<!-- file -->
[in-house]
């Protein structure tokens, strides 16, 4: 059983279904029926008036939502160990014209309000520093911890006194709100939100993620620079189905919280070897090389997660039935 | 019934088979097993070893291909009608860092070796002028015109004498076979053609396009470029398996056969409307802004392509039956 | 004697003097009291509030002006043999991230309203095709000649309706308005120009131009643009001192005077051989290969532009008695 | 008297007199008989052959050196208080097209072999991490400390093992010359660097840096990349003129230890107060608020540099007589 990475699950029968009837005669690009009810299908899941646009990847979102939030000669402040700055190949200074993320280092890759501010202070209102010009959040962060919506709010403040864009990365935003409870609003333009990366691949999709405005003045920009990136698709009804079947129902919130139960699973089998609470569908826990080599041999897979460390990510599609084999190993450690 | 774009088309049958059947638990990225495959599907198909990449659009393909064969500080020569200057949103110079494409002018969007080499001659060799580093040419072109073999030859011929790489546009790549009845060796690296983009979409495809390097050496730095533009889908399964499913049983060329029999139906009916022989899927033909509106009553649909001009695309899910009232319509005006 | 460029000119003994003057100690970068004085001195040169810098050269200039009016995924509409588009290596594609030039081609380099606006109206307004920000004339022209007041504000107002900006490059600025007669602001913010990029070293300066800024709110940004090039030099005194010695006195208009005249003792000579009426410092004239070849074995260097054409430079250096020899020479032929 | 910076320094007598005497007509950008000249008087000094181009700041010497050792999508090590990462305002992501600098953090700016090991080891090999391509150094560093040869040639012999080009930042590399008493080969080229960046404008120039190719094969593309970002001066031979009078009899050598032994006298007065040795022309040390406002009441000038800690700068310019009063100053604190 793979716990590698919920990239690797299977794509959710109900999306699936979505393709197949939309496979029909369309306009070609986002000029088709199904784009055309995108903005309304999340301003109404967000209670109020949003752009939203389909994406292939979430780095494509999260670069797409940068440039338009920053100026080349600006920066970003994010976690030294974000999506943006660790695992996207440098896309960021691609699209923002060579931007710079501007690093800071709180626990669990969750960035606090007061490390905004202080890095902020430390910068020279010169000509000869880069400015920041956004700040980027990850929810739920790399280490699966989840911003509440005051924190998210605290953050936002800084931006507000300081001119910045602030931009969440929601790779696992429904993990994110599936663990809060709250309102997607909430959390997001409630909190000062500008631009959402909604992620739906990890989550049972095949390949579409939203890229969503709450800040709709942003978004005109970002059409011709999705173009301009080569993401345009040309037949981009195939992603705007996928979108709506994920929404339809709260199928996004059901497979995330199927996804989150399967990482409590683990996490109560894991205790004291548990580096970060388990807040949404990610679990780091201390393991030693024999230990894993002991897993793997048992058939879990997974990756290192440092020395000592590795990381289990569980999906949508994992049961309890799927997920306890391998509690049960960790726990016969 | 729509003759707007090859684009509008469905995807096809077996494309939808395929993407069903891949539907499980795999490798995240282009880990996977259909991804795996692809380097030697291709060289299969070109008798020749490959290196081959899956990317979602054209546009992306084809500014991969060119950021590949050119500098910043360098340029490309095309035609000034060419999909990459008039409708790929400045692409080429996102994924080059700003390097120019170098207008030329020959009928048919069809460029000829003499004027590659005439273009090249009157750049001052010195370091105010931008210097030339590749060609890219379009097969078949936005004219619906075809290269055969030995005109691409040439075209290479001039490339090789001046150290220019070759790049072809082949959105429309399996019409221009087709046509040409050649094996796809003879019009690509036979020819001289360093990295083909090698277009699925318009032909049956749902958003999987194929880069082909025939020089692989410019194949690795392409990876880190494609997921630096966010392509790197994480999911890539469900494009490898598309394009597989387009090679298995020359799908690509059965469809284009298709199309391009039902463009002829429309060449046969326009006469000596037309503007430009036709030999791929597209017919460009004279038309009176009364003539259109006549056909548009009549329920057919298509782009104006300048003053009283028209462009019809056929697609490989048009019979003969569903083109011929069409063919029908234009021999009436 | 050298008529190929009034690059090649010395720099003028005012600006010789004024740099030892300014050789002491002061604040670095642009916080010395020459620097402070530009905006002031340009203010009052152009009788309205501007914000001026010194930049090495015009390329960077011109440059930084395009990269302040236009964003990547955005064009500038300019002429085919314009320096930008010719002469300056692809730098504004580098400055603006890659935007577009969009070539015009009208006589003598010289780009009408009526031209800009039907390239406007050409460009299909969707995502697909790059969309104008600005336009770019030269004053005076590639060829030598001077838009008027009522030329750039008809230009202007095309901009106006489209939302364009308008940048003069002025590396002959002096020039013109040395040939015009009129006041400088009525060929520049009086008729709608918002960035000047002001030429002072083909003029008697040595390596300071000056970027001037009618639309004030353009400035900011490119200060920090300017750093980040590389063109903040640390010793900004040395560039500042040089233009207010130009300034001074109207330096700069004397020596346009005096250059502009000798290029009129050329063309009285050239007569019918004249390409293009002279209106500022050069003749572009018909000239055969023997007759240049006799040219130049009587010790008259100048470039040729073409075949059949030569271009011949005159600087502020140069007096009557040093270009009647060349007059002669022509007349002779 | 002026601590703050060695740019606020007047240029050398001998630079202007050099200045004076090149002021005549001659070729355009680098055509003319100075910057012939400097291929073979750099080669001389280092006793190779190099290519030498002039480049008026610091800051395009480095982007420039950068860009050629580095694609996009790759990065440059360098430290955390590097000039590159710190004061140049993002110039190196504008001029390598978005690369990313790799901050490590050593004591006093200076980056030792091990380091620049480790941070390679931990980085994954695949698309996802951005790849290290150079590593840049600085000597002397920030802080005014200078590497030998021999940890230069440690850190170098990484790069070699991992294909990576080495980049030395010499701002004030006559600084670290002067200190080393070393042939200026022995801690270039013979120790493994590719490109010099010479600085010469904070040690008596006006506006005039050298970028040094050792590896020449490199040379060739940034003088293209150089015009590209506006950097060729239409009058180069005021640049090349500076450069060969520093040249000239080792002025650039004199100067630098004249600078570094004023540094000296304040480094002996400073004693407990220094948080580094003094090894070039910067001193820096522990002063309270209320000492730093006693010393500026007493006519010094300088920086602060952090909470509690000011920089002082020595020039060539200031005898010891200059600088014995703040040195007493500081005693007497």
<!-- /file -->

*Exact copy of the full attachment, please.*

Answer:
[in-house]
């Protein structure tokens, strides 16, 4: 059983279904029926008036939502160990014209309000520093911890006194709100939100993620620079189905919280070897090389997660039935 | 019934088979097993070893291909009608860092070796002028015109004498076979053609396009470029398996056969409307802004392509039956 | 004697003097009291509030002006043999991230309203095709000649309706308005120009131009643009001192005077051989290969532009008695 | 008297007199008989052959050196208080097209072999991490400390093992010359660097840096990349003129230890107060608020540099007589 990475699950029968009837005669690009009810299908899941646009990847979102939030000669402040700055190949200074993320280092890759501010202070209102010009959040962060919506709010403040864009990365935003409870609003333009990366691949999709405005003045920009990136698709009804079947129902919130139960699973089998609470569908826990080599041999897979460390990510599609084999190993450690 | 774009088309049958059947638990990225495959599907198909990449659009393909064969500080020569200057949103110079494409002018969007080499001659060799580093040419072109073999030859011929790489546009790549009845060796690296983009979409495809390097050496730095533009889908399964499913049983060329029999139906009916022989899927033909509106009553649909001009695309899910009232319509005006 | 460029000119003994003057100690970068004085001195040169810098050269200039009016995924509409588009290596594609030039081609380099606006109206307004920000004339022209007041504000107002900006490059600025007669602001913010990029070293300066800024709110940004090039030099005194010695006195208009005249003792000579009426410092004239070849074995260097054409430079250096020899020479032929 | 910076320094007598005497007509950008000249008087000094181009700041010497050792999508090590990462305002992501600098953090700016090991080891090999391509150094560093040869040639012999080009930042590399008493080969080229960046404008120039190719094969593309970002001066031979009078009899050598032994006298007065040795022309040390406002009441000038800690700068310019009063100053604190 793979716990590698919920990239690797299977794509959710109900999306699936979505393709197949939309496979029909369309306009070609986002000029088709199904784009055309995108903005309304999340301003109404967000209670109020949003752009939203389909994406292939979430780095494509999260670069797409940068440039338009920053100026080349600006920066970003994010976690030294974000999506943006660790695992996207440098896309960021691609699209923002060579931007710079501007690093800071709180626990669990969750960035606090007061490390905004202080890095902020430390910068020279010169000509000869880069400015920041956004700040980027990850929810739920790399280490699966989840911003509440005051924190998210605290953050936002800084931006507000300081001119910045602030931009969440929601790779696992429904993990994110599936663990809060709250309102997607909430959390997001409630909190000062500008631009959402909604992620739906990890989550049972095949390949579409939203890229969503709450800040709709942003978004005109970002059409011709999705173009301009080569993401345009040309037949981009195939992603705007996928979108709506994920929404339809709260199928996004059901497979995330199927996804989150399967990482409590683990996490109560894991205790004291548990580096970060388990807040949404990610679990780091201390393991030693024999230990894993002991897993793997048992058939879990997974990756290192440092020395000592590795990381289990569980999906949508994992049961309890799927997920306890391998509690049960960790726990016969 | 729509003759707007090859684009509008469905995807096809077996494309939808395929993407069903891949539907499980795999490798995240282009880990996977259909991804795996692809380097030697291709060289299969070109008798020749490959290196081959899956990317979602054209546009992306084809500014991969060119950021590949050119500098910043360098340029490309095309035609000034060419999909990459008039409708790929400045692409080429996102994924080059700003390097120019170098207008030329020959009928048919069809460029000829003499004027590659005439273009090249009157750049001052010195370091105010931008210097030339590749060609890219379009097969078949936005004219619906075809290269055969030995005109691409040439075209290479001039490339090789001046150290220019070759790049072809082949959105429309399996019409221009087709046509040409050649094996796809003879019009690509036979020819001289360093990295083909090698277009699925318009032909049956749902958003999987194929880069082909025939020089692989410019194949690795392409990876880190494609997921630096966010392509790197994480999911890539469900494009490898598309394009597989387009090679298995020359799908690509059965469809284009298709199309391009039902463009002829429309060449046969326009006469000596037309503007430009036709030999791929597209017919460009004279038309009176009364003539259109006549056909548009009549329920057919298509782009104006300048003053009283028209462009019809056929697609490989048009019979003969569903083109011929069409063919029908234009021999009436 | 050298008529190929009034690059090649010395720099003028005012600006010789004024740099030892300014050789002491002061604040670095642009916080010395020459620097402070530009905006002031340009203010009052152009009788309205501007914000001026010194930049090495015009390329960077011109440059930084395009990269302040236009964003990547955005064009500038300019002429085919314009320096930008010719002469300056692809730098504004580098400055603006890659935007577009969009070539015009009208006589003598010289780009009408009526031209800009039907390239406007050409460009299909969707995502697909790059969309104008600005336009770019030269004053005076590639060829030598001077838009008027009522030329750039008809230009202007095309901009106006489209939302364009308008940048003069002025590396002959002096020039013109040395040939015009009129006041400088009525060929520049009086008729709608918002960035000047002001030429002072083909003029008697040595390596300071000056970027001037009618639309004030353009400035900011490119200060920090300017750093980040590389063109903040640390010793900004040395560039500042040089233009207010130009300034001074109207330096700069004397020596346009005096250059502009000798290029009129050329063309009285050239007569019918004249390409293009002279209106500022050069003749572009018909000239055969023997007759240049006799040219130049009587010790008259100048470039040729073409075949059949030569271009011949005159600087502020140069007096009557040093270009009647060349007059002669022509007349002779 | 002026601590703050060695740019606020007047240029050398001998630079202007050099200045004076090149002021005549001659070729355009680098055509003319100075910057012939400097291929073979750099080669001389280092006793190779190099290519030498002039480049008026610091800051395009480095982007420039950068860009050629580095694609996009790759990065440059360098430290955390590097000039590159710190004061140049993002110039190196504008001029390598978005690369990313790799901050490590050593004591006093200076980056030792091990380091620049480790941070390679931990980085994954695949698309996802951005790849290290150079590593840049600085000597002397920030802080005014200078590497030998021999940890230069440690850190170098990484790069070699991992294909990576080495980049030395010499701002004030006559600084670290002067200190080393070393042939200026022995801690270039013979120790493994590719490109010099010479600085010469904070040690008596006006506006005039050298970028040094050792590896020449490199040379060739940034003088293209150089015009590209506006950097060729239409009058180069005021640049090349500076450069060969520093040249000239080792002025650039004199100067630098004249600078570094004023540094000296304040480094002996400073004693407990220094948080580094003094090894070039910067001193820096522990002063309270209320000492730093006693010393500026007493006519010094300088920086602060952090909470509690000011920089002082020595020039060539200031005898010891200059600088014995703040040195007493500081005693007497």